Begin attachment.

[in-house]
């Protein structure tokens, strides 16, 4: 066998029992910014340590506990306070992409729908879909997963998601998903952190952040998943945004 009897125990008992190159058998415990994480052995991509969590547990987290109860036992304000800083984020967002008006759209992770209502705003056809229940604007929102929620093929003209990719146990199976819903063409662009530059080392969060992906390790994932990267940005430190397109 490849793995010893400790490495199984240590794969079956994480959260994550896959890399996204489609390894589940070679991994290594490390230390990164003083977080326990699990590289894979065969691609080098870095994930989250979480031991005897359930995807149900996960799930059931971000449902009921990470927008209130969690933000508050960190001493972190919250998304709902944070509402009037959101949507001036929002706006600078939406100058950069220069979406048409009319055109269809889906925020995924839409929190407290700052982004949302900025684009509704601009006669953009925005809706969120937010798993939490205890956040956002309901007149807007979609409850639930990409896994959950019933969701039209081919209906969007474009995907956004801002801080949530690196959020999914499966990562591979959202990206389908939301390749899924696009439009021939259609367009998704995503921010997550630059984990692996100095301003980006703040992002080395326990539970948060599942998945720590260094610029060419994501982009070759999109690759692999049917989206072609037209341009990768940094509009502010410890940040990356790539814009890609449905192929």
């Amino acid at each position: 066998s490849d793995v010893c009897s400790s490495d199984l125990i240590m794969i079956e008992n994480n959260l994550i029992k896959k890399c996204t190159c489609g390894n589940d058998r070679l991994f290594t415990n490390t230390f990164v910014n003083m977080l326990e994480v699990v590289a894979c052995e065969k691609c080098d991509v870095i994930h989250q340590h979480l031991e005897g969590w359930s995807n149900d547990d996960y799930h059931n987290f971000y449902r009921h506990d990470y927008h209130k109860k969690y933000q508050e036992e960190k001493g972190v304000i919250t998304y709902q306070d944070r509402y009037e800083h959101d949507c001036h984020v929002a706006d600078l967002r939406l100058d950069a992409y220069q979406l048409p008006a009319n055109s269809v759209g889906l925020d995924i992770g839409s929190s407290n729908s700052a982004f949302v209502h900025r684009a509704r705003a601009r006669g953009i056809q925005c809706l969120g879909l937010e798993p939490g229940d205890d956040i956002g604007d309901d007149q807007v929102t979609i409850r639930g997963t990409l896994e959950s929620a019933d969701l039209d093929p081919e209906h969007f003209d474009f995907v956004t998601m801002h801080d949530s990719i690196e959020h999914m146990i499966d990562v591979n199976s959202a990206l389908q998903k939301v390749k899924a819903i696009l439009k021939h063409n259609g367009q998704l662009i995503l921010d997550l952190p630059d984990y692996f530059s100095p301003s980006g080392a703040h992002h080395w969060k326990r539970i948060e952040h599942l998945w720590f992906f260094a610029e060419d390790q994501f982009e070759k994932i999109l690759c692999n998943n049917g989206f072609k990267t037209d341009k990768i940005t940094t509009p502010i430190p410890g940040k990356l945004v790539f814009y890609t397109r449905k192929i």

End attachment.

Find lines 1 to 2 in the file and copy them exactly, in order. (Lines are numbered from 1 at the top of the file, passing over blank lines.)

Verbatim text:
[in-house]
């Protein structure tokens, strides 16, 4: 066998029992910014340590506990306070992409729908879909997963998601998903952190952040998943945004 009897125990008992190159058998415990994480052995991509969590547990987290109860036992304000800083984020967002008006759209992770209502705003056809229940604007929102929620093929003209990719146990199976819903063409662009530059080392969060992906390790994932990267940005430190397109 490849793995010893400790490495199984240590794969079956994480959260994550896959890399996204489609390894589940070679991994290594490390230390990164003083977080326990699990590289894979065969691609080098870095994930989250979480031991005897359930995807149900996960799930059931971000449902009921990470927008209130969690933000508050960190001493972190919250998304709902944070509402009037959101949507001036929002706006600078939406100058950069220069979406048409009319055109269809889906925020995924839409929190407290700052982004949302900025684009509704601009006669953009925005809706969120937010798993939490205890956040956002309901007149807007979609409850639930990409896994959950019933969701039209081919209906969007474009995907956004801002801080949530690196959020999914499966990562591979959202990206389908939301390749899924696009439009021939259609367009998704995503921010997550630059984990692996100095301003980006703040992002080395326990539970948060599942998945720590260094610029060419994501982009070759999109690759692999049917989206072609037209341009990768940094509009502010410890940040990356790539814009890609449905192929």